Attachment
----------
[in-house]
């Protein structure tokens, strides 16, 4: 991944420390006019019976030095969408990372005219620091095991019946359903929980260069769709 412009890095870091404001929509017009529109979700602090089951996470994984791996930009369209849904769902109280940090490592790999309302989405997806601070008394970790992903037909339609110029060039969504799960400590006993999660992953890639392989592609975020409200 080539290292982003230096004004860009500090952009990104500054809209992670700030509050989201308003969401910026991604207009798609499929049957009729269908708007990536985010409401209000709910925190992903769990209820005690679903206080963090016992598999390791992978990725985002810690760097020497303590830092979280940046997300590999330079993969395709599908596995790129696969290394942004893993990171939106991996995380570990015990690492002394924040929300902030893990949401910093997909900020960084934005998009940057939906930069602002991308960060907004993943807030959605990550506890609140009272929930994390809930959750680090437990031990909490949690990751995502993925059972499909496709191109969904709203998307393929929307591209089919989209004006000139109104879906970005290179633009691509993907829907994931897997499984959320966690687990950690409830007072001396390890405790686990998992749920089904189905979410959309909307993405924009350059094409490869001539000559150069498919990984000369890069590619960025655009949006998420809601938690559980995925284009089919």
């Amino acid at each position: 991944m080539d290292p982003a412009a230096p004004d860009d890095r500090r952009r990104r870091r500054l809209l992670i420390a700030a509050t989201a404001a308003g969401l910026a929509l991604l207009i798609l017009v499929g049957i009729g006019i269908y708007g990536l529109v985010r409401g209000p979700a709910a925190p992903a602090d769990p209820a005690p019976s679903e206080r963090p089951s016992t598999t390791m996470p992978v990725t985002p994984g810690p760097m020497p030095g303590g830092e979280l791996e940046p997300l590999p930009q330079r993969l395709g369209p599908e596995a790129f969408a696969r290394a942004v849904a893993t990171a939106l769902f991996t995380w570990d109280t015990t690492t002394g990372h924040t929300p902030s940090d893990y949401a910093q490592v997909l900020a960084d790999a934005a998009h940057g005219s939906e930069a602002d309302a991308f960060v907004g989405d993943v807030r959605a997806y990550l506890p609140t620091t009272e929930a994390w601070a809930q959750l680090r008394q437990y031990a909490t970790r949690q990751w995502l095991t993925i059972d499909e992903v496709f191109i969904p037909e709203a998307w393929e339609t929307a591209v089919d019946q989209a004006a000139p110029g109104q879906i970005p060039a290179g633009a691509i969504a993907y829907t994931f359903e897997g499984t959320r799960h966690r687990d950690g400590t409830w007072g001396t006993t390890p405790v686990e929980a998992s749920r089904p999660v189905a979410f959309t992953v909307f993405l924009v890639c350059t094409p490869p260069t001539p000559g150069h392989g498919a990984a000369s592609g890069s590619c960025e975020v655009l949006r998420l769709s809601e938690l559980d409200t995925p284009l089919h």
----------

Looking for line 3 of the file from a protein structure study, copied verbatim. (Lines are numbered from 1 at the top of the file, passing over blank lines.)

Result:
């Amino acid at each position: 991944m080539d290292p982003a412009a230096p004004d860009d890095r500090r952009r990104r870091r500054l809209l992670i420390a700030a509050t989201a404001a308003g969401l910026a929509l991604l207009i798609l017009v499929g049957i009729g006019i269908y708007g990536l529109v985010r409401g209000p979700a709910a925190p992903a602090d769990p209820a005690p019976s679903e206080r963090p089951s016992t598999t390791m996470p992978v990725t985002p994984g810690p760097m020497p030095g303590g830092e979280l791996e940046p997300l590999p930009q330079r993969l395709g369209p599908e596995a790129f969408a696969r290394a942004v849904a893993t990171a939106l769902f991996t995380w570990d109280t015990t690492t002394g990372h924040t929300p902030s940090d893990y949401a910093q490592v997909l900020a960084d790999a934005a998009h940057g005219s939906e930069a602002d309302a991308f960060v907004g989405d993943v807030r959605a997806y990550l506890p609140t620091t009272e929930a994390w601070a809930q959750l680090r008394q437990y031990a909490t970790r949690q990751w995502l095991t993925i059972d499909e992903v496709f191109i969904p037909e709203a998307w393929e339609t929307a591209v089919d019946q989209a004006a000139p110029g109104q879906i970005p060039a290179g633009a691509i969504a993907y829907t994931f359903e897997g499984t959320r799960h966690r687990d950690g400590t409830w007072g001396t006993t390890p405790v686990e929980a998992s749920r089904p999660v189905a979410f959309t992953v909307f993405l924009v890639c350059t094409p490869p260069t001539p000559g150069h392989g498919a990984a000369s592609g890069s590619c960025e975020v655009l949006r998420l769709s809601e938690l559980d409200t995925p284009l089919h």